جیوه (II) اکسید

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جیوه (II) اکسید
Mercury(II) oxide
Mercury(II) oxide
شناساگرها
شماره ثبت سی‌ای‌اس 21908-53-2 ✔Y
کم‌اسپایدر 28626 ✔Y
شمارهٔ یواِن 1641
KEGG C18670 ✔Y
شمارهٔ آرتی‌ئی‌سی‌اس OW8750000
خصوصیات
فرمول مولکولی HgO
جرم مولی ۲۱۶٫۵۹ g mol−1
شکل ظاهری Yellow or red solid
بوی odorless
چگالی 11.14 g/cm3
دمای ذوب 500 °C (decomposes)
انحلال‌پذیری در آب 0.0053 g/100 mL (25 °C)
0.0395 g/100 mL (100 °C)
انحلال‌پذیری insoluble in الکل اتر استون آمونیاک
نوار ممنوعه 2.2 eV[۱]
ضریب شکست (nD) 2.5 (550 nm)[۱]
ساختار
orthorhombic
ترموشیمی
70 J·mol−1·K−1[۲]
−90 kJ·mol−1[۲]
خطرات
MSDS ICSC 0981
شاخص ئی‌یو 080-002-00-6
طبقه‌بندی ئی‌یو Very toxic (T+)
Dangerous for the environment (N)
کدهای ایمنی R26/27/28, R33, R50/53
شماره‌های نگهداری (S1/2), S۱۳, S۲۸, S45, S60, S61
لوزی آتش
Flammability code 1: Must be pre-heated before ignition can occur. Flash point over 93 °C (200 °F). E.g., canola oilHealth code 3: Short exposure could cause serious temporary or residual injury. E.g., chlorine gasReactivity code 0: Normally stable, even under fire exposure conditions, and is not reactive with water. E.g., liquid nitrogenSpecial hazards (white): no codeNFPA 704 four-colored diamond
1
3
0
نقطه اشتعال Non-flammable
ترکیبات مرتبط
دیگر آنیون‌ها سولفید جیوه
سلنید جیوه
تلورید جیوه
دیگر کاتیون‌ها روی اکسید
کادمیم اکسید
ترکیبات مرتبط اکسید جیوه(I)
به استثنای جایی که اشاره شده‌است در غیر این صورت، داده‌ها برای مواد به وضعیت استانداردشان داده شده‌اند (در 25 °C (۷۷ °F)، ۱۰۰ kPa)
 N (بررسی) (چیست: ✔Y/N؟)
Infobox references

اکسید جیوه

جیوه (II) اکسید یا اکسید جیوه یا اکسید مرکوریک یک اکسید با فرمول HgO است. این ماده قرمز یا نارنجی رنگ و در دمای اتاق جامد است.

اکسید جیوه در ۴۰۰ تا ۵۰۰ درجه سانتیگراد تجزیه می‌شود. از این پدیده در استحصال جیوه از منابع اکسیدی خود به کار می‌رود.[۳] اکسید جیوه به عنوان گندزدا و به نام رسوب سرخ به کار می‌رود.

جستارهای وابسته[ویرایش]

منابع[ویرایش]

  1. ۱٫۰ ۱٫۱ "Mercury oxide (HgO) crystal structure, physical properties". Landolt-Börnstein – Group III Condensed Matter. 41B. Springer-Verlag. 1999. pp. 1–7. doi:10.1007/b71137. ISBN 978-3-540-64964-9. Missing or empty |title= (help)
  2. ۲٫۰ ۲٫۱ Zumdahl, Steven S. (2009). Chemical Principles 6th Ed. Houghton Mifflin Company. p. A22. ISBN 061894690X.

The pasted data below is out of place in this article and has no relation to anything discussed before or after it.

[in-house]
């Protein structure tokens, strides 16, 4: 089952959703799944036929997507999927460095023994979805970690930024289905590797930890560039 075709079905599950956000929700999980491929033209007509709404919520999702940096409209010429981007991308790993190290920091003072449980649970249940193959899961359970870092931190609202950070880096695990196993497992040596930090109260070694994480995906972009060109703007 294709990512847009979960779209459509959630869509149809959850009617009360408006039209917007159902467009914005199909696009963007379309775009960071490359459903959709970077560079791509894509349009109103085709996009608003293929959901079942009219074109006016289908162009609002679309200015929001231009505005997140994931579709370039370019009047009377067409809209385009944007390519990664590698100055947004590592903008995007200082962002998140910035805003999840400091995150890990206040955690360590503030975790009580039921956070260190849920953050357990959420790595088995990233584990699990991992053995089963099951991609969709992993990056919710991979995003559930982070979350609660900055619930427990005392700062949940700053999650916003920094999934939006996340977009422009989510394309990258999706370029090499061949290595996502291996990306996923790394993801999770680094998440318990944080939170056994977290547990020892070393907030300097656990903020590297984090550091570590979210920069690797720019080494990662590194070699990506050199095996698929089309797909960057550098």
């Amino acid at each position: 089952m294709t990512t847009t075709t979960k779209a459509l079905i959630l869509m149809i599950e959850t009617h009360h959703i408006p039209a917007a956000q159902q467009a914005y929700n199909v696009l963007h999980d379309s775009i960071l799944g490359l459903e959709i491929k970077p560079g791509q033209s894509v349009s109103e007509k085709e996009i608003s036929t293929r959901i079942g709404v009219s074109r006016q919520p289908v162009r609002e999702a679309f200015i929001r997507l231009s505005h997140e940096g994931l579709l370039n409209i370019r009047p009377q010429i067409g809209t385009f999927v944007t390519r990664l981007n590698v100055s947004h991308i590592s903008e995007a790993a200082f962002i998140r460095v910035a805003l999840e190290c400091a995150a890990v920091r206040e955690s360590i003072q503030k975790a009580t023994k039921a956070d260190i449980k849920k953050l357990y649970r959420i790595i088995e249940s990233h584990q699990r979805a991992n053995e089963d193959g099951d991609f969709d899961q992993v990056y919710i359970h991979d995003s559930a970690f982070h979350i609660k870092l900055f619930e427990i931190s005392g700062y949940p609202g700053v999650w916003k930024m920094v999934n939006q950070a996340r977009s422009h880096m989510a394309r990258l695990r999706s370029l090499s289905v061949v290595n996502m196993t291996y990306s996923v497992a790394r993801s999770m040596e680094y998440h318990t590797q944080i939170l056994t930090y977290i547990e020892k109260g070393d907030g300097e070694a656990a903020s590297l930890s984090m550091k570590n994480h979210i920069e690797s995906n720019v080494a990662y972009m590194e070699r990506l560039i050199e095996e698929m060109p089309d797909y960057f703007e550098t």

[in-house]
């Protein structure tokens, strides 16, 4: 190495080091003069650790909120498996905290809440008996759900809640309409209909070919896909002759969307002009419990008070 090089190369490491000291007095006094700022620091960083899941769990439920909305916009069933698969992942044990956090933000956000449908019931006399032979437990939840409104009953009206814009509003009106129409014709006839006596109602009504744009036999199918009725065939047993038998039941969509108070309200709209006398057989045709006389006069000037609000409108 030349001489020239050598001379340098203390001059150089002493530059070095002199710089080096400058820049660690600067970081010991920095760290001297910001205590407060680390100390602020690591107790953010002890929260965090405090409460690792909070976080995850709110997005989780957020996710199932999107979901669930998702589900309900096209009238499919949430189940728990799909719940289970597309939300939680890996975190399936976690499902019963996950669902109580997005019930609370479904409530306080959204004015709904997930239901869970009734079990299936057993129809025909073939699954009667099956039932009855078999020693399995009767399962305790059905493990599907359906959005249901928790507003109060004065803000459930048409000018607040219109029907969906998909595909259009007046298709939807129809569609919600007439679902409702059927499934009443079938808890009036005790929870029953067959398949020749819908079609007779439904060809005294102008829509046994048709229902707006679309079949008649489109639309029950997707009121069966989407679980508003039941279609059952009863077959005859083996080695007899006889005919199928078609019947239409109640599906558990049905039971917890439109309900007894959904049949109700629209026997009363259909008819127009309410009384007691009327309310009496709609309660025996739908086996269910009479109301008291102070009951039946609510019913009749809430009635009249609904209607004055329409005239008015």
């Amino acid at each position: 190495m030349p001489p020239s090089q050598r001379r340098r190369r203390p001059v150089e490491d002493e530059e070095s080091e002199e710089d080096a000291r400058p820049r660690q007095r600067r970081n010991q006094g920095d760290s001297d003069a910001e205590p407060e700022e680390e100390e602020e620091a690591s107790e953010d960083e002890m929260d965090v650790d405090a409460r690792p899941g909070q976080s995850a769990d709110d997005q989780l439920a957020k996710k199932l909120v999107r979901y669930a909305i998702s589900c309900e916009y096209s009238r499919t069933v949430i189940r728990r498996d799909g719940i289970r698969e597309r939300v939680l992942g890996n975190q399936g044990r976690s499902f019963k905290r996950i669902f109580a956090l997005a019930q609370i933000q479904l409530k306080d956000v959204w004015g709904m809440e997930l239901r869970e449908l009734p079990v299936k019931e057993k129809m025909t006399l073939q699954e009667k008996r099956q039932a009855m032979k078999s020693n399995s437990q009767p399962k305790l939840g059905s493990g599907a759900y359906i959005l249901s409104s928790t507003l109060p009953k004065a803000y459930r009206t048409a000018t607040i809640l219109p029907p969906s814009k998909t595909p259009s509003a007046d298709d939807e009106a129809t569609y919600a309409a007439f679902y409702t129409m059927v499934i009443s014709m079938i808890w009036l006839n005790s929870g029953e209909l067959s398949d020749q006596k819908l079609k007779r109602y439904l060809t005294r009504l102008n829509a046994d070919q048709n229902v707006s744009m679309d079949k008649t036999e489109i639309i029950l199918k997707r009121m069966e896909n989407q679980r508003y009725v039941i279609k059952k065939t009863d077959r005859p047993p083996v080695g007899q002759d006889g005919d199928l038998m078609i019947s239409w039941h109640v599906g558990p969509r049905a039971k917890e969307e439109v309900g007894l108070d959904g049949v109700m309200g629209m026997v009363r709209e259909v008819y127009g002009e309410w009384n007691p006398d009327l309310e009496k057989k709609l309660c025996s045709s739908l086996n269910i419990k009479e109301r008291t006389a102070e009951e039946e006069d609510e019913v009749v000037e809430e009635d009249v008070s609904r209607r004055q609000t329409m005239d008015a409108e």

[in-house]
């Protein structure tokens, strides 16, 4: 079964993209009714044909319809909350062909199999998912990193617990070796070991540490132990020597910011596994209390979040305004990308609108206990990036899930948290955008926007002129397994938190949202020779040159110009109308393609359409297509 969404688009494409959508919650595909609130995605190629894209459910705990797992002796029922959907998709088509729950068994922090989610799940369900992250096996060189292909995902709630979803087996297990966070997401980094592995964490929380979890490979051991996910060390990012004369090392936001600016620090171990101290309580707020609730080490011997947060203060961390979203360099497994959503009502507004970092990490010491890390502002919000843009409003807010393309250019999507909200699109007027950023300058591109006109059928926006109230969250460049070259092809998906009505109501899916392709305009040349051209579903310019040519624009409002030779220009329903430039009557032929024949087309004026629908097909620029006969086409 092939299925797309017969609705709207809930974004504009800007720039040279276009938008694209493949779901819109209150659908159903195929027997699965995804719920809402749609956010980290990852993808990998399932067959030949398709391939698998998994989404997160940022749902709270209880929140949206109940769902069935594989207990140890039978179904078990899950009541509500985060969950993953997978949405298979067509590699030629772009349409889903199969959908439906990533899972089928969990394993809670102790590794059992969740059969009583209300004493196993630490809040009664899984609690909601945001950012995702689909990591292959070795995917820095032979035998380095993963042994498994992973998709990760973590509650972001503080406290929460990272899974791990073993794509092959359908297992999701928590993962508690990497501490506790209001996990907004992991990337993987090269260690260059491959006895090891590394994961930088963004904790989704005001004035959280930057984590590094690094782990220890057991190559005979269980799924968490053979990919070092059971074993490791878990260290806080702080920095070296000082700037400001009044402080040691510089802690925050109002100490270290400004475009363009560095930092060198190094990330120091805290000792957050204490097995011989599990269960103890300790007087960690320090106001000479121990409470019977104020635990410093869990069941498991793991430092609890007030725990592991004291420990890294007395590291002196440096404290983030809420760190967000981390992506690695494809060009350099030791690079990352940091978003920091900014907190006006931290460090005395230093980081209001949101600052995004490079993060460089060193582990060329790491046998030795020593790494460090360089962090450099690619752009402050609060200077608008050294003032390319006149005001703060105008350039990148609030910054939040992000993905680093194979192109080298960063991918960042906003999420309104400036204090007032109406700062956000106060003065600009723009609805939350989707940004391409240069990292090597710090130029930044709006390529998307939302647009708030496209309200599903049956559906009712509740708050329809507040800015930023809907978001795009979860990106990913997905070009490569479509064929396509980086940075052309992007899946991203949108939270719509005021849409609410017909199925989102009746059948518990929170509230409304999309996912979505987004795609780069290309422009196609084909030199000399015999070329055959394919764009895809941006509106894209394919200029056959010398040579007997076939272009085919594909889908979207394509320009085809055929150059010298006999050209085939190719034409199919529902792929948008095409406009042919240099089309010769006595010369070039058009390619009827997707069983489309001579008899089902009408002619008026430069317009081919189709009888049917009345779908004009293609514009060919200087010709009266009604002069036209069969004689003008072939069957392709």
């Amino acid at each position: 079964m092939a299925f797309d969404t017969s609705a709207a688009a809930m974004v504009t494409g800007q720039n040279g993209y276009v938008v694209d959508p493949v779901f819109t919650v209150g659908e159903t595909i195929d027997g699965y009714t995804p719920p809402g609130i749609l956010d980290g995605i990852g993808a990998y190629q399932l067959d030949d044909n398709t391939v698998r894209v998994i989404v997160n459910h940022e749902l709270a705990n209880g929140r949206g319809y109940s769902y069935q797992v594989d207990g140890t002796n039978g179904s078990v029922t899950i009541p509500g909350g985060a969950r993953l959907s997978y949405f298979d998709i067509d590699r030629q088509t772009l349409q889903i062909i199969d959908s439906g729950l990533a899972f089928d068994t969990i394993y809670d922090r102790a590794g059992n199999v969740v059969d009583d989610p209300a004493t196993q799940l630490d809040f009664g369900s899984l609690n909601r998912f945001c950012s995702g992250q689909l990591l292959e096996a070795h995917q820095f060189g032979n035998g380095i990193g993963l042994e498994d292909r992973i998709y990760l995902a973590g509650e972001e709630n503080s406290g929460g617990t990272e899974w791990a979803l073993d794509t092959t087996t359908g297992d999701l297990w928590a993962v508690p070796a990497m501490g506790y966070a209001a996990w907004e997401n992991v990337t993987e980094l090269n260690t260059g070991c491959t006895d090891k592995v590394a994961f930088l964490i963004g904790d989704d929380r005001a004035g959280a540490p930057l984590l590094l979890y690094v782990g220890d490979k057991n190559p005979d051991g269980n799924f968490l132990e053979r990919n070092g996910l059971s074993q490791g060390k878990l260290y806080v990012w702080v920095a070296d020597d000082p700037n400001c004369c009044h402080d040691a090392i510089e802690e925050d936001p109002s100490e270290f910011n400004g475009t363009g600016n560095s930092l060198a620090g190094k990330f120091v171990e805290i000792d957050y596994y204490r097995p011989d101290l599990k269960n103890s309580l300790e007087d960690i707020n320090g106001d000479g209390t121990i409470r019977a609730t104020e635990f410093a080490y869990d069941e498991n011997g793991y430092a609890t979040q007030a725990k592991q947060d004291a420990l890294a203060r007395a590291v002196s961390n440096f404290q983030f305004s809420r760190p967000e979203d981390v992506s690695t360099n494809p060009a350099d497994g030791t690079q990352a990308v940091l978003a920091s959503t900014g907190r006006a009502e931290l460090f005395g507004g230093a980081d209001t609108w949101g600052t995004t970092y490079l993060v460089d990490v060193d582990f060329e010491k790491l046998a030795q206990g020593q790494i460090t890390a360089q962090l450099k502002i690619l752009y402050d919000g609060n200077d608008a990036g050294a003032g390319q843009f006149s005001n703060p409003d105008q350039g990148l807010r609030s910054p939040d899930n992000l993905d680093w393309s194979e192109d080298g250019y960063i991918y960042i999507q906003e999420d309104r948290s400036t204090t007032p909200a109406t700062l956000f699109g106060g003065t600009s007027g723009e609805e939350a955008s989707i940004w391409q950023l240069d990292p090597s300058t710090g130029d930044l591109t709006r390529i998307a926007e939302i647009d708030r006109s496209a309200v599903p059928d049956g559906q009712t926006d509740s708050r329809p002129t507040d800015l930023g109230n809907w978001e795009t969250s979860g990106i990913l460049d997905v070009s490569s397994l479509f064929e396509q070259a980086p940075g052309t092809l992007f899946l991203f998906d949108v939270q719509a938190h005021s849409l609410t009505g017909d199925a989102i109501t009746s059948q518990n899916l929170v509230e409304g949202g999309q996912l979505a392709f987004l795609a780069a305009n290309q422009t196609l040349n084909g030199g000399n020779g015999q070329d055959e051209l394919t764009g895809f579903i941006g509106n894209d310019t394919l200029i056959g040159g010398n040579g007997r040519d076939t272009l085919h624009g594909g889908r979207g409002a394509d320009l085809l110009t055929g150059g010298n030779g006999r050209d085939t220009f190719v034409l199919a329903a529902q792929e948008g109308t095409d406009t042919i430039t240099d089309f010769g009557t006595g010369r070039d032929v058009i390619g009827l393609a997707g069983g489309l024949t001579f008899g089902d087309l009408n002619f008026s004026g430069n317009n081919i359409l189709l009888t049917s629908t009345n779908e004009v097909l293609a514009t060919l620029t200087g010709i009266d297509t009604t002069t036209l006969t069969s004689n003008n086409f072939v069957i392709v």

3. مشخصات شیمیایی جیوه بایگانی‌شده در ۲۱ اوت ۲۰۰۷ توسط Wayback Machine (پایگاه ملی داده‌های علوم زمین کشور)
Mercury(II) oxide
Mercury(II) oxide
Mercury(II) oxide
Names
IUPAC name
Mercury(II) oxide
Other names
Identifiers
3D model (JSmol)
ChemSpider
ECHA InfoCard 100.040.580
KEGG
RTECS number
  • OW8750000
UN number 1641
Properties
HgO
Molar mass 216.591 g·mol−1
Appearance Yellow or red solid
Odor odorless
Density 11.14 g/cm3
Melting point 500 °C (932 °F; 773 K) (decomposes)
0.0053 g/100 mL (25 °C)
0.0395 g/100 mL (100 °C)
Solubility insoluble in alcohol, ether, acetone, ammonia
Band gap 2.2 eV[1]
−44.0·10−6 cm3/mol
2.5 (550 nm)[1]
Structure
orthorhombic
Thermochemistry
70 J·mol−1·K−1[2]
−90 kJ·mol−1[2]
Hazards
Main hazards Highly toxic
Safety data sheet ICSC 0981
GHS pictograms GHS06: Toxic GHS08: Health hazard GHS09: Environmental hazard
NFPA 704 (fire diamond)
Flammability code 0: Will not burn. E.g. waterHealth code 4: Very short exposure could cause death or major residual injury. E.g. VX gasReactivity code 2: Undergoes violent chemical change at elevated temperatures and pressures, reacts violently with water, or may form explosive mixtures with water. E.g. white phosphorusSpecial hazards (white): no codeNFPA 704 four-colored diamond
0
4
2
Flash point Non-flammable
Lethal dose or concentration (LD, LC):
18 mg/kg (oral, rat)[3]
Related compounds
Other anions
Mercury sulfide
Mercury selenide
Mercury telluride
Other cations
Zinc oxide
Cadmium oxide
Related compounds
Mercury(I) oxide
Except where otherwise noted, data are given for materials in their standard state (at 25 °C [77 °F], 100 kPa).
☒N verify (what is ☑Y☒N ?)
Infobox references